#COVID19Chronicles-97: July 20, 2020: Passengers? All change for Watford!

Normally, if you Google ‘Pearson, passengers’ you’d get results for flights into Toronto’s main airport. But, if you add ‘Watford’ you get this:

Well, Watford’s manager, Nigel Pearson, was clearly feeling that some of his players were just going along for the ride when saying some were ‘passengers’. That’s one of the low blows not usually given by managers in public about their players and Pearson got a bit of stick from several TV pundits for his remarks. But, for his frankness, I suspect, which may be a sign that he has lost faith in the team, he will no longer be a passenger on the team bus as he was sacked yesterday with 2 games to play.

This comes hot on the heels of his now former team capitulating in a relegation battle with West Ham, going down 3-1 and not appearing to have much real fight in them. Goalkeeper Ben Foster looked suspect on the first and last goal, though it was a stonker shot from long range by Declan Rice:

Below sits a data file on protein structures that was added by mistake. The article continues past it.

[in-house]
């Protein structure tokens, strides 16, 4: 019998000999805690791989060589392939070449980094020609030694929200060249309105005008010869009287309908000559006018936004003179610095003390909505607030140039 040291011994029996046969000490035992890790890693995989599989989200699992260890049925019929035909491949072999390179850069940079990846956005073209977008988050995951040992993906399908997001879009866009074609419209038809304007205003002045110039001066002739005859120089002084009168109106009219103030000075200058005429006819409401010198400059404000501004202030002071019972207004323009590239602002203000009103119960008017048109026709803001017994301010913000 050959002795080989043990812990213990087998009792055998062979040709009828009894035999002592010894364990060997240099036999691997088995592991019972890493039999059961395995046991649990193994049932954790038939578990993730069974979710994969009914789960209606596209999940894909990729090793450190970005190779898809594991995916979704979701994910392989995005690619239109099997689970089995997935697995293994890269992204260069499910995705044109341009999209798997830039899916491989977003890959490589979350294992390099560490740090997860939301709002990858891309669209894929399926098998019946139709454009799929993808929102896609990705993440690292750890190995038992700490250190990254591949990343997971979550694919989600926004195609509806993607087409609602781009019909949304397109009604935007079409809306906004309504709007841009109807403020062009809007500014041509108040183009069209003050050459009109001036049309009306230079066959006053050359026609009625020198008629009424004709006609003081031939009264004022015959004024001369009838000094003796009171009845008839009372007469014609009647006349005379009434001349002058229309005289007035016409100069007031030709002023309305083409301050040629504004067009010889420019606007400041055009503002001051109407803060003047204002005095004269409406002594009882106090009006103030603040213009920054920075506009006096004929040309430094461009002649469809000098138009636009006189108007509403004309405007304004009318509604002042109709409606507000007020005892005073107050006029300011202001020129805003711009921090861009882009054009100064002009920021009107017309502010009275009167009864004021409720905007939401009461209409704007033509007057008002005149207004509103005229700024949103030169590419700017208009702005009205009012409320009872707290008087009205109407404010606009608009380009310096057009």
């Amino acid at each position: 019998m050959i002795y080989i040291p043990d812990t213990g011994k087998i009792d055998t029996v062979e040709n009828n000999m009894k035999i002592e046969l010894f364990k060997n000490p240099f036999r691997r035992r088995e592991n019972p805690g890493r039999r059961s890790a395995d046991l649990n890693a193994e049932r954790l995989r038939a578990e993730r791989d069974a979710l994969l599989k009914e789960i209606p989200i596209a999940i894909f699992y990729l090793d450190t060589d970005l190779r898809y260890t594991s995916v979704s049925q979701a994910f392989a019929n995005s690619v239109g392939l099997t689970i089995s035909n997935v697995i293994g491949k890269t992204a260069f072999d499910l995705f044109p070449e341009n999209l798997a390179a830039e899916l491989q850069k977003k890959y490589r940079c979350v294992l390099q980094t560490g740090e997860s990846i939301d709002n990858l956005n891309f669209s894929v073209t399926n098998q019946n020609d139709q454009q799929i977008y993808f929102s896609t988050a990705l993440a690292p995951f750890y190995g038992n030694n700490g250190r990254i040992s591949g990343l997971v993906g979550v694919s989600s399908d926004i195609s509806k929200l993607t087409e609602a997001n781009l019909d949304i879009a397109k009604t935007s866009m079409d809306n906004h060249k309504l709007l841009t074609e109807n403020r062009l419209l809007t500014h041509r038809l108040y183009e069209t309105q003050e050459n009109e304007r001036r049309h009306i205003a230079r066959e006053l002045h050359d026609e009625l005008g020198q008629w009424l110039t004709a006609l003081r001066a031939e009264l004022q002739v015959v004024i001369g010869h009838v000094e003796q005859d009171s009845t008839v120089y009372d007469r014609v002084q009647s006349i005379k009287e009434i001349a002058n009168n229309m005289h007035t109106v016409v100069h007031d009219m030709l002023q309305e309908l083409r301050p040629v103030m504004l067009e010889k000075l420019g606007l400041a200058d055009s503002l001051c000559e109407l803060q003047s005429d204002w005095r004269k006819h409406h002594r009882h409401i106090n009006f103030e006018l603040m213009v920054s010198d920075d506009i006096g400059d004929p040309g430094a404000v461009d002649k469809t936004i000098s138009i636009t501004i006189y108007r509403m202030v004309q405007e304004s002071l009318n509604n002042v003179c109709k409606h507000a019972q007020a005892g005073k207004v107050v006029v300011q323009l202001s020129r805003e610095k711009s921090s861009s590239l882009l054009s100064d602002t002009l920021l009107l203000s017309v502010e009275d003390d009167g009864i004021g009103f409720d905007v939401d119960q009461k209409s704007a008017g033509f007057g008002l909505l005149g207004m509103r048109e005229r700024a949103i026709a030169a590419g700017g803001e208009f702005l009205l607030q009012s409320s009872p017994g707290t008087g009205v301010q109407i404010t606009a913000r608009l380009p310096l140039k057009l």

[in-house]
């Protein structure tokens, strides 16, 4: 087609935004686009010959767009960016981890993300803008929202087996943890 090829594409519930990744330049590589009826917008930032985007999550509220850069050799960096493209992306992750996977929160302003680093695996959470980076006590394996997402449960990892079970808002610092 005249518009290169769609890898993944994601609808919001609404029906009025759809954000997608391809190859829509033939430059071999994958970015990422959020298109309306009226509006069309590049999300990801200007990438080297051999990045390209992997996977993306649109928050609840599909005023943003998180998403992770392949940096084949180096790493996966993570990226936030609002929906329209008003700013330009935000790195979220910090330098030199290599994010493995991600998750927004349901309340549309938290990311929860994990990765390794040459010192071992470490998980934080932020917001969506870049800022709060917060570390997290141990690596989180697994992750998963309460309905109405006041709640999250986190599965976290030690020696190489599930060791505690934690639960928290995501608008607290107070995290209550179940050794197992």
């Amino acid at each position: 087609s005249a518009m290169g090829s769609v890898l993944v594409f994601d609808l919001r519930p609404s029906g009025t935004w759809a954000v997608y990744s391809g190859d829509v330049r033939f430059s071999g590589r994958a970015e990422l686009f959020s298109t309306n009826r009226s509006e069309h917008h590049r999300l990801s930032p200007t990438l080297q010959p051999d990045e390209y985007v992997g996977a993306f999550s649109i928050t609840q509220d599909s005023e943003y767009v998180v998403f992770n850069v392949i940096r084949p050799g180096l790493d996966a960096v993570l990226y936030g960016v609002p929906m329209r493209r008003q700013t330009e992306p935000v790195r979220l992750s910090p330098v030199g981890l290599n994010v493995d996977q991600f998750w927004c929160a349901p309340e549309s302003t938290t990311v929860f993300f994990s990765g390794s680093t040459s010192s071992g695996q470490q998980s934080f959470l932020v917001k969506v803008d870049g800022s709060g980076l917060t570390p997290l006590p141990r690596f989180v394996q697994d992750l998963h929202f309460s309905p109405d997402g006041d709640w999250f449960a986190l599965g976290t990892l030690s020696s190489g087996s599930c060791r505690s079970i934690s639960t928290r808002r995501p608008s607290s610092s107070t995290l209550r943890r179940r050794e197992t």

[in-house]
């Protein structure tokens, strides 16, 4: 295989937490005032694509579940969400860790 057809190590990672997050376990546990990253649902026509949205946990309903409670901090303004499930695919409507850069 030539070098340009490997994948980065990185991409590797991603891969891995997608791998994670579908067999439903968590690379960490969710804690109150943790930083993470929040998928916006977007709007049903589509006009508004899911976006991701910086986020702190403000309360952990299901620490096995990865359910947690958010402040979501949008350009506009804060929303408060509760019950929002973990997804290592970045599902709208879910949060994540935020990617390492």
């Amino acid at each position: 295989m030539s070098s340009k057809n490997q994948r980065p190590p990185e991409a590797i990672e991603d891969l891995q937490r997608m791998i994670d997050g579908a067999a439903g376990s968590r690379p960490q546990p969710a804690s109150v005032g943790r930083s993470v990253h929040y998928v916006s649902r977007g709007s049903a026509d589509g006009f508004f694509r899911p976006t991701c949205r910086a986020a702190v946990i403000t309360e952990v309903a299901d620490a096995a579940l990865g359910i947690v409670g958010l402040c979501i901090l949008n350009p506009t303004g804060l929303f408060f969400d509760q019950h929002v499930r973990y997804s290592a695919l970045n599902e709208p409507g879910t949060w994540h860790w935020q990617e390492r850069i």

In a sense, Watford gave Pearson ‘What for’, which is a British slang expression for punishment.

Pearson was on the verge of another miracle, having taken over Watford and their being bottom of the Premier League at Christmas and looking set for the drop. But, as he’d done with Leicester City in 2014/15, also bottom of the Premier League at Christmas, but managed to survive, it seemed he was at it again. If Watford survive, then Pearson is due his props. If they drop, egg will be on the face of the owners.

He’s been a colourful manager and caught up in a few memorable verbal and physical confrontations and a sacking that wasn’t at Leicester in 2015, when in February, following a home defeat by Crystal Palace in a game in which, at one point, Pearson put his hands around Palace’s James McArthur’s neck, while on the ground, the press reported that Pearson had been sacked. He also famously called a journalist an “ostrich”, “stupid” and “daft” during a post-match news conference after a defeat to Chelsea in April 2015. He was voted manager of the month in April 2015 after a series of great results; but for his heroics, for which he was sacked in June 2016 (‘Thanks, fellas!’), Leicester would not have been in the position to pull off the most amazing footballing miracle of winning the Premier League the following season, as 5000:1 outsiders.